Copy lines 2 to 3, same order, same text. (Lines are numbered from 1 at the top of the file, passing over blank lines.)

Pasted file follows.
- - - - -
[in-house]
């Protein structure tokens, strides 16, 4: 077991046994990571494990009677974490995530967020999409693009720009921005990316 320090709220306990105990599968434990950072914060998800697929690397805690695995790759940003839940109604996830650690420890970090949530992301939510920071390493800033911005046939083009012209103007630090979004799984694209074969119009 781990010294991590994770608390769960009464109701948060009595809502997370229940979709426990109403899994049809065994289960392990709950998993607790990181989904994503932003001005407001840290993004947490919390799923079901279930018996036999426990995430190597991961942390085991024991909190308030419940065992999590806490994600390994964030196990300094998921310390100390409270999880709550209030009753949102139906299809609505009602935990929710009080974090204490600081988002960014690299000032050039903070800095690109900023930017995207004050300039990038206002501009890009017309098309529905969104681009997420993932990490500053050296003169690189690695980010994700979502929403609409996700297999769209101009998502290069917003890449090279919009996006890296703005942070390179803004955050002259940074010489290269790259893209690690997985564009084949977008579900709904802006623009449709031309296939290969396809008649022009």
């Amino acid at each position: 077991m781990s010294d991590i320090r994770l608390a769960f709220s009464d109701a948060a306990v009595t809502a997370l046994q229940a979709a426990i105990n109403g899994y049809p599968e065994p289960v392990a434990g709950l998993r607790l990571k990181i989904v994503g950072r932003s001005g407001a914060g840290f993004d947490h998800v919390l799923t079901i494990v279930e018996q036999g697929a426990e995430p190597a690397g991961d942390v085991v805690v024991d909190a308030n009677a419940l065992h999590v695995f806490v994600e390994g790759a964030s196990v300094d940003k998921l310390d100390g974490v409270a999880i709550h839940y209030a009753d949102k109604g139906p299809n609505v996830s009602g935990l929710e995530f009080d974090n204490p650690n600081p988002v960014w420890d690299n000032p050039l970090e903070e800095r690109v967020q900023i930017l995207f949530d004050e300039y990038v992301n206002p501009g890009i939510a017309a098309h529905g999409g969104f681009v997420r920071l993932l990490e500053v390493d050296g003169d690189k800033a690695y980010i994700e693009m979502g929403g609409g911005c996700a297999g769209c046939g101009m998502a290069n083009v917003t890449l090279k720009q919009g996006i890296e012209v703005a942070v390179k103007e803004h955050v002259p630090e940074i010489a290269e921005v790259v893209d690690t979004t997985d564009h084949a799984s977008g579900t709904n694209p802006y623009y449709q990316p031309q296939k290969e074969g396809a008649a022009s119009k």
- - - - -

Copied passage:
């Protein structure tokens, strides 16, 4: 077991046994990571494990009677974490995530967020999409693009720009921005990316 320090709220306990105990599968434990950072914060998800697929690397805690695995790759940003839940109604996830650690420890970090949530992301939510920071390493800033911005046939083009012209103007630090979004799984694209074969119009 781990010294991590994770608390769960009464109701948060009595809502997370229940979709426990109403899994049809065994289960392990709950998993607790990181989904994503932003001005407001840290993004947490919390799923079901279930018996036999426990995430190597991961942390085991024991909190308030419940065992999590806490994600390994964030196990300094998921310390100390409270999880709550209030009753949102139906299809609505009602935990929710009080974090204490600081988002960014690299000032050039903070800095690109900023930017995207004050300039990038206002501009890009017309098309529905969104681009997420993932990490500053050296003169690189690695980010994700979502929403609409996700297999769209101009998502290069917003890449090279919009996006890296703005942070390179803004955050002259940074010489290269790259893209690690997985564009084949977008579900709904802006623009449709031309296939290969396809008649022009």
């Amino acid at each position: 077991m781990s010294d991590i320090r994770l608390a769960f709220s009464d109701a948060a306990v009595t809502a997370l046994q229940a979709a426990i105990n109403g899994y049809p599968e065994p289960v392990a434990g709950l998993r607790l990571k990181i989904v994503g950072r932003s001005g407001a914060g840290f993004d947490h998800v919390l799923t079901i494990v279930e018996q036999g697929a426990e995430p190597a690397g991961d942390v085991v805690v024991d909190a308030n009677a419940l065992h999590v695995f806490v994600e390994g790759a964030s196990v300094d940003k998921l310390d100390g974490v409270a999880i709550h839940y209030a009753d949102k109604g139906p299809n609505v996830s009602g935990l929710e995530f009080d974090n204490p650690n600081p988002v960014w420890d690299n000032p050039l970090e903070e800095r690109v967020q900023i930017l995207f949530d004050e300039y990038v992301n206002p501009g890009i939510a017309a098309h529905g999409g969104f681009v997420r920071l993932l990490e500053v390493d050296g003169d690189k800033a690695y980010i994700e693009m979502g929403g609409g911005c996700a297999g769209c046939g101009m998502a290069n083009v917003t890449l090279k720009q919009g996006i890296e012209v703005a942070v390179k103007e803004h955050v002259p630090e940074i010489a290269e921005v790259v893209d690690t979004t997985d564009h084949a799984s977008g579900t709904n694209p802006y623009y449709q990316p031309q296939k290969e074969g396809a008649a022009s119009k």